Morning on “Main Street” ~ People Gallery, Kampong Khleang, Cambodia

It’s seven o’clock on a weekday morning. A bus pulls up outside your house and eighteen foreigners with twice as many cameras spread out onto your street, taking pictures of you, your home and your children. How would you react?

Child in pyjamas waving from a doorway, mum and younger child in shadows behind

Welcoming waves, Kampong Kleang

Now, if it were me, I’d be less than amused by what I would see as a huge invasion of privacy. The people of Kampong Khleang, Cambodia, however, took our morning presence in their community in their strides. The concept of personal space is different in traditional villages, where houses are simple and small, and so much regular daily activity happens outside in public view.

It was raining when the bus stopped so that I and thirteen other keen photographers, with our photographic mentors and tour leaders Karl GroblGavin GoughMarco Ryan and Matt Brandon, could disembark – with our cameras wrapped in protective plastic and our umbrellas. People smiled and waved from the porches and doorways of their houses of thatch, wood and corrugated iron as we walked up the muddy road – the only road – to meet a boat on Tonlé Sap Lake.

Thatched house on poles over the Tonle Sap River, Kampong Khleang

Houses of thatch, wood and corrugated iron cling to the road, hanging over the Tonle Sap River, balanced on bamboo poles.

Khmer woman in a brown hat on a red motorcycle

To do list: pick up the morning shopping - then take the children to school.

Portrait: Khmer woman in brown hat smiling

There is always time to smile at strangers.

Three young girls in the doorway of a rough house of wood and corrugated iron.

Three sisters gather in their doorway to watch the strangers.

Three sisters in the doorway of a corrugated iron house.

Family Portrait ~ Three Sisters

Portrait: Khmer girl

Older Sister

Portrait: Khmer Man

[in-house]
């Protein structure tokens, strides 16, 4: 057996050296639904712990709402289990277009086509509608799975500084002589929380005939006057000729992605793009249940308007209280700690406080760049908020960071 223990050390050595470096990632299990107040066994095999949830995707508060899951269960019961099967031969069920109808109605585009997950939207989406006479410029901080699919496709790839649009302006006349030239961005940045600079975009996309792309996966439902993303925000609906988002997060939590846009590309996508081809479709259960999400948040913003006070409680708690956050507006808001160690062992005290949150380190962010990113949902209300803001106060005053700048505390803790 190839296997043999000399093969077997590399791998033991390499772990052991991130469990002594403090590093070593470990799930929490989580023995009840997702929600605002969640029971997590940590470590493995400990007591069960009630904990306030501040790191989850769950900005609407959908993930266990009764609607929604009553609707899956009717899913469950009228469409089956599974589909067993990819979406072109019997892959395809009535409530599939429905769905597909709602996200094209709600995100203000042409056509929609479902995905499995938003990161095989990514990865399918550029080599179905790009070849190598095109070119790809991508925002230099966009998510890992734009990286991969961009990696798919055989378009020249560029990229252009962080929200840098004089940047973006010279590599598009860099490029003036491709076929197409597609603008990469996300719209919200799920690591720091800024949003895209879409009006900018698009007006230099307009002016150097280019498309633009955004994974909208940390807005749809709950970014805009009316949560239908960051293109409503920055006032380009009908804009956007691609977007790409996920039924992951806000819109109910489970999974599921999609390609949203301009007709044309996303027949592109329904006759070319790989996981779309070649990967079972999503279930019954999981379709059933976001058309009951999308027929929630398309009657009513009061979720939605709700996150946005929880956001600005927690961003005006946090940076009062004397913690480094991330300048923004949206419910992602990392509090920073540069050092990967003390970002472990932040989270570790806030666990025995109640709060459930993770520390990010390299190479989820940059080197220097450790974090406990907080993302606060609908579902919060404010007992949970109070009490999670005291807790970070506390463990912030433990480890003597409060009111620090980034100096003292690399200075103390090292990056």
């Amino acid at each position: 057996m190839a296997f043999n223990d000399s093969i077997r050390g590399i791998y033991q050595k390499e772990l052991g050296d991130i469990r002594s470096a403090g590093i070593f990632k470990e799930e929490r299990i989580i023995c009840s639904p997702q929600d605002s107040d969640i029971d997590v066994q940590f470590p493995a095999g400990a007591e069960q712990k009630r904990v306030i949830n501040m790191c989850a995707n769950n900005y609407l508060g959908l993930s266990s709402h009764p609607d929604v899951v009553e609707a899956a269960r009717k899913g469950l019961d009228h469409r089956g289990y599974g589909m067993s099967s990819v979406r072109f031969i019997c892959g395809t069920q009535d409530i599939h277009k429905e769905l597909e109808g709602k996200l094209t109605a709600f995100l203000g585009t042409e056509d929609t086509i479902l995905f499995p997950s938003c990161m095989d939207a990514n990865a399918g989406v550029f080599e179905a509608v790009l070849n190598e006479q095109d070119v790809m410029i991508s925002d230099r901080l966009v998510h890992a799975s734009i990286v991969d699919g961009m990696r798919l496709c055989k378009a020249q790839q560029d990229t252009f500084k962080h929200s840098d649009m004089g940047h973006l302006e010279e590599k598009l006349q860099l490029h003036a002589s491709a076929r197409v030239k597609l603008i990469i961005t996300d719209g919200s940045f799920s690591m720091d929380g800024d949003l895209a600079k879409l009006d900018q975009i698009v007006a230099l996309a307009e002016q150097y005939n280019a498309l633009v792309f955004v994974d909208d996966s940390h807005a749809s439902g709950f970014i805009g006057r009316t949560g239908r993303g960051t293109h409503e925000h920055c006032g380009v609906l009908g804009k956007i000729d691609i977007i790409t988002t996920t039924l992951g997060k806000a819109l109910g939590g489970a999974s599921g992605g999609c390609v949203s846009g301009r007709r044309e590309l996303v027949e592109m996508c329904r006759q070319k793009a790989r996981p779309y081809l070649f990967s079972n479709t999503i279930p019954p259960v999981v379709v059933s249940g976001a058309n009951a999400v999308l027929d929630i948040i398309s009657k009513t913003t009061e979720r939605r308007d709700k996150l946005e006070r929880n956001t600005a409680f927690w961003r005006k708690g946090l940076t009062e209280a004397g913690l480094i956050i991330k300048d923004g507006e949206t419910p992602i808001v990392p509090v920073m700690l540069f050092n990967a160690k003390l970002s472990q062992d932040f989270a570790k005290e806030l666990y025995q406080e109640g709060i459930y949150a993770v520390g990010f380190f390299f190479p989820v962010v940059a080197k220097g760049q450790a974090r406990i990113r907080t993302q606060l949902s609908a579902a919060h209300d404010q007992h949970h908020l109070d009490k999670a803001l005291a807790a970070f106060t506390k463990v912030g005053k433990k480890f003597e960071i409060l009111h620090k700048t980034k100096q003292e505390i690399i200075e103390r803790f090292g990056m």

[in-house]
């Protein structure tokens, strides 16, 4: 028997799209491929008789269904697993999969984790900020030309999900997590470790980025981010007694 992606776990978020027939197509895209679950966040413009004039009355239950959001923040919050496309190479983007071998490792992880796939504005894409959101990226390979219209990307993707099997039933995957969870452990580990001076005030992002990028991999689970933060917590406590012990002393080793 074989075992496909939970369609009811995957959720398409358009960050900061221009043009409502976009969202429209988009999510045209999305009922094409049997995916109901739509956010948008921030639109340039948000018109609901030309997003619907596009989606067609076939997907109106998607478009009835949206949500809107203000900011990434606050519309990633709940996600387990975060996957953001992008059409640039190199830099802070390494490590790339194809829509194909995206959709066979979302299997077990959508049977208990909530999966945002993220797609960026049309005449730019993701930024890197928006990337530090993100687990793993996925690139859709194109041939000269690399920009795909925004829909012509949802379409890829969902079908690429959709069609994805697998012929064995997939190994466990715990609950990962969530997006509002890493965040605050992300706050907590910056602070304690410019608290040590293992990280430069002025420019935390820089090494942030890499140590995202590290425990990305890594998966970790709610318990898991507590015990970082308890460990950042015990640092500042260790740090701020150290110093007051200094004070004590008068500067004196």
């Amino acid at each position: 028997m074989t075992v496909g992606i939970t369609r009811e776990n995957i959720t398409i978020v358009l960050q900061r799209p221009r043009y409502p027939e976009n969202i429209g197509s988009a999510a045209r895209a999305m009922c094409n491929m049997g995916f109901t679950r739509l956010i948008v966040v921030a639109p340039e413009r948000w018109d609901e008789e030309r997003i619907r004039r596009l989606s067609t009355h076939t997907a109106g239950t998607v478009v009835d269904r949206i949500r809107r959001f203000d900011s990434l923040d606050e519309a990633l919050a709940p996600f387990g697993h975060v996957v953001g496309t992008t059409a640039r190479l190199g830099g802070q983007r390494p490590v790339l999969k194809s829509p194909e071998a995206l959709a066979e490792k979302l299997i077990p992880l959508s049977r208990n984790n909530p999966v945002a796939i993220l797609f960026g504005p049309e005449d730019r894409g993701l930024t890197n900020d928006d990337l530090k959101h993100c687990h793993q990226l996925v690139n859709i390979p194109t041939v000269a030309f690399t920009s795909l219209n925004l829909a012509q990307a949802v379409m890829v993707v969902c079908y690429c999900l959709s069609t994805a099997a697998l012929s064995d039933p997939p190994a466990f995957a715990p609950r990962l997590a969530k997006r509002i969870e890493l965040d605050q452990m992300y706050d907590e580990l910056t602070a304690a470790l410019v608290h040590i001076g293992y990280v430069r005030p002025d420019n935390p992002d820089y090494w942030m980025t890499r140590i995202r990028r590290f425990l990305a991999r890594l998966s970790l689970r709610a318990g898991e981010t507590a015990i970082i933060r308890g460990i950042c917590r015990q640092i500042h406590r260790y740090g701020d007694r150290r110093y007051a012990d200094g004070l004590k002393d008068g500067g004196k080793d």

Khmer Man ~ still wet from his front-yard morning wash

Smiling Khmer woman in a hammock in front of a thatch house

Relaxing on the porch

Older Khmer man with young boy on a wooden porch

Across the generations ~ Grandpa and his boy

Portrait: Khmer man in a hat

Man in an army camouflage hat

Young girl signing V for peace

Children all over the region, even in these remote villages, use universal symbols when they see a camera!

Two girls on a wood and bamboo staircase

Girls on the front steps

Khmer woman at a black sewing machine

The seamstress starts work early.

Portrait: Solemn-faced Khmer boy

Solemn-faced boy

Khmer girl in school uniform inside a school window

Waiting for the school bell

Portrait: young Khmer Theravada monk

A young Theravada monk ignores the other "visitors" to the temple grounds.

Seven Khmer boys, two in young monk

Boyz in the 'Hood

Portrait: Khmer girl with a serious face

Serious Girl

Shirtless barber shaving a man in the street

Keep still! Street shave. (The round red marks on the barber's forehead and arms are from hot-cupping - a popular remedy for various illnesses.)

Women around wicker baskets of fresh produce in a muddy street

The Market: fresh foods ~ muddy- streets

Three Khmer children look through bamboo railings

The kids upstairs ~ and there is that "V" sign again!

Baby in a hammock with mum: watermelons all around

Mum takes a break from selling melons, while her baby watches me.

This town doesn’t see a lot of tourists. Never the less, the people were completely unselfconscious, smiling and friendly, in our presence. They went about their morning business, engaging with us readily, and most were willing to be photographed.

Some, of course, were completely oblivious to our presence.

Khmer baby asleep in a hammock

Baby in Hammock

I hate having my picture taken. So, I am extremely mindful to make sure I have permission before I take environmental portraits; portraits of people in their natural surroundings. I continue to marvel at how much easier it is to make pictures of people in this part of the world.

Text: Keep smilingIn spite of the difficulty of their daily lives, they seem to know how to keep smiling.

I need to practice doing the same! 🙂


  • gabe - September 22, 2011 - 10:08 pm

    The only way to start and end end day – with a smile! 🙂ReplyCancel

  • Signe Westerberg - September 23, 2011 - 12:24 am

    simple joys, we have a lot to learnReplyCancel

    • Ursula - September 23, 2011 - 1:11 am

      Indeed, Signe! “Chop wood ~ carry water.”ReplyCancel

  • Karl Grobl - October 9, 2011 - 11:12 am

    Thanks for this and your Tonle Sap post, you’ve captured some amazing images and your stories and insights are “spot on”. Thanks for sharing!
    All the best,

    • Ursula - October 9, 2011 - 5:02 pm

      Thanks for looking in, Karl.
      It’s slow work getting through the images I collected on our trip. But, I’ll be ready for another one soon! 😀ReplyCancel

  • Patrick Gallagher - April 29, 2013 - 6:18 am

    Lovely set of people photos, Ursula. Thanks for sharing.ReplyCancel

    • Ursula - April 29, 2013 - 6:57 am

      Thanks so much for having a look, Patrick! The people here were very welcoming. 🙂ReplyCancel

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